As I promised last week, I am going to share a bit about how work is going for my philosophy seminar: Visual Epistemology. But what is a philosophy seminar? And what is visual epistemology!
The first question is easier to answer. Seminars exist at Luther College to give students a taste of what they will experience if they go on to graduate school. In short, that means that we meet long, late, and not very often. Once a week, 6 PM Monday night, I straggle into class after eating dinner for a three-hour discussion of the week’s reading.
Now for the tougher job: visual epistemology. Well, the “visual” bit isn’t so hard to tackle; it just has to do with seeing. “Epistemology,” on the other hand, is a philosophical term for the study of knowledge. An epistemological question is one that asks “What can we know, and how can we know it?” So, when you jam the two words together, you end up wondering about what can be known from the things we look at.
A major component of the seminar is a term paper, worth fifty-percent of the grade; but how, exactly, does one go about writing such a monstrosity? First off, you need the barest hint of an idea, something that really eats at your mind and won’t leave. Once you find a question or observation like this rattling around in your brain, the slow process can get underway.
For my part, a specific set of graphs has stuck with me since mid-September. They were mentioned in one of our course books, Visual Explanations. The long and short of it is that they are two graphs of sun spots constructed from the same data, but on different scales, such that one scale makes it clear to the viewer that sunspot activity will increase quickly but decrease slowly.
I know, I know!— So far this sounds less than enthralling.
The question that troubles me, though, concerns whether or not information can really be said to be in a graph, and, extending from this, can there be visual representations that contain information? Sure, most people would be comfortable enough admitting that an abstract painting contains little information unless a viewer “reads some into it,” but if graphs turn out to be no different from abstract paintings, then what!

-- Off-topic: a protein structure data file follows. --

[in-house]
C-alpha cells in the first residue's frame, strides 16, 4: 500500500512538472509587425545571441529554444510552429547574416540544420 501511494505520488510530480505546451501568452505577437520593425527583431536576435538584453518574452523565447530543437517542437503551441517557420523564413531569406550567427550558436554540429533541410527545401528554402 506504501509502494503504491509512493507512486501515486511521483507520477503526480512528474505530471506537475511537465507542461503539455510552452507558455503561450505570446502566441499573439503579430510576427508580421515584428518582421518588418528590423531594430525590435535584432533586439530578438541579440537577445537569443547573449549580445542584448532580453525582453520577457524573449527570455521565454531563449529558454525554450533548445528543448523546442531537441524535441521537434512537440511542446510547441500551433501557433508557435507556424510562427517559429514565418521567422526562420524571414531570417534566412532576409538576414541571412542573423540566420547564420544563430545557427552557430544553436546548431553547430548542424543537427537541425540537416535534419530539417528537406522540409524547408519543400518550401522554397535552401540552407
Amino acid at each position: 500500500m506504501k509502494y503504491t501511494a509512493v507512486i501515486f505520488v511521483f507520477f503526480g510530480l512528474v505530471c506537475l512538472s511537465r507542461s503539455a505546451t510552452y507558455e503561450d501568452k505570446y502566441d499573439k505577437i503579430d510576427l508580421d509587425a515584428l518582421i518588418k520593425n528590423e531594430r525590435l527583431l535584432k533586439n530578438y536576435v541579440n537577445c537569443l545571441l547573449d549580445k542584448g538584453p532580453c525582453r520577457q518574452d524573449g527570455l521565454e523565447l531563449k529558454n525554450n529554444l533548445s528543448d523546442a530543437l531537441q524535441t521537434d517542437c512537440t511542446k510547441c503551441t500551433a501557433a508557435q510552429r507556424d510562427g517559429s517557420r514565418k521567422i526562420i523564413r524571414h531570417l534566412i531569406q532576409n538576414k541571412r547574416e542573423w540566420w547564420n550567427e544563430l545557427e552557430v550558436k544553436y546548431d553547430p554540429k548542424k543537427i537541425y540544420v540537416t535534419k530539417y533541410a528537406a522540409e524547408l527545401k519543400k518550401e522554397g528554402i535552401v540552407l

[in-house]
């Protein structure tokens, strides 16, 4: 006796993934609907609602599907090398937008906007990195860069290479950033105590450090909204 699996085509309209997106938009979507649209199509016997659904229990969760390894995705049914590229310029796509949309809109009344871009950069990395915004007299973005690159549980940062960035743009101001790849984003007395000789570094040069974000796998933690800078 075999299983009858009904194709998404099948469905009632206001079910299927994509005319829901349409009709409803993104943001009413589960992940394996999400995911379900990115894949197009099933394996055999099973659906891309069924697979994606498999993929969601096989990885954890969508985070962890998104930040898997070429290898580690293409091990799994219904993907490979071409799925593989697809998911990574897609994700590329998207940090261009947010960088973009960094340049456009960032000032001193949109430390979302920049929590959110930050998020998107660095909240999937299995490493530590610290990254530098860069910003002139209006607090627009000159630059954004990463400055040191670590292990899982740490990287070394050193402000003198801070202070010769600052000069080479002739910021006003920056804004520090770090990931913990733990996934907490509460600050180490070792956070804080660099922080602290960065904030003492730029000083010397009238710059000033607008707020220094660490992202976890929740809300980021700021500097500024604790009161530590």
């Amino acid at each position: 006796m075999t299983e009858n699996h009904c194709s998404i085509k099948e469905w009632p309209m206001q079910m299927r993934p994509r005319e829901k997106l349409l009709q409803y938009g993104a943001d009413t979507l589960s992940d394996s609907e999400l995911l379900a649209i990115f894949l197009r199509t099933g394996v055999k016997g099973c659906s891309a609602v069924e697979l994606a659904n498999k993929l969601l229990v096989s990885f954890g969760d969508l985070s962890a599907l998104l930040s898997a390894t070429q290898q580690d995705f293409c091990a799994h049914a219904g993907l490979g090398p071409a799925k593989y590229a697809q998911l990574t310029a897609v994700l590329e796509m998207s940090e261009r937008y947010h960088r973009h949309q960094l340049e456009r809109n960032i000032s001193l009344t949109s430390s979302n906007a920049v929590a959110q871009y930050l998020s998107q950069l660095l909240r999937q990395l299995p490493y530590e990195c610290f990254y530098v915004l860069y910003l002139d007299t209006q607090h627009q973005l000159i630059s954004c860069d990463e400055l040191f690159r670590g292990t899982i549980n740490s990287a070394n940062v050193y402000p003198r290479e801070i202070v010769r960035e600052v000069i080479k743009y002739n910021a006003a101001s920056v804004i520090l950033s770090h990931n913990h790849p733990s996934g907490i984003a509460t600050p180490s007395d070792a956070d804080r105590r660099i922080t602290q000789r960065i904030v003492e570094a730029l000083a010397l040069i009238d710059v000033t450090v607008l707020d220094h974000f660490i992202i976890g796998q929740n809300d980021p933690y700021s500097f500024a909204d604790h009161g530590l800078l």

So now that I have an important question, what’s in store next? Well, it is useful to turn to thought experiments to help uncover questions fundamental to understanding the larger puzzle. For example, I came up with an odd scenario involving button pushing, flashing lights, and the magical transportation of a person from one side of a curtain to the other. (It’s precisely for reasons like this that philosophy must be the best discipline to study. In what other major can you write about anything so wacky and still have it count as legitimate argumentation?)
Thoroughly prepared with questions and thought experiments, the time has come for me to hit the books. It is important to learn about what other thinkers have said on the topic, because oftentimes they will have addressed the same question, and in so doing raised bigger, even more exciting questions that need answers.
This is the point in the process that I am at, and I already have a hefty stack of resources. All that’s left is to write the paper, itself. How much trouble can that be…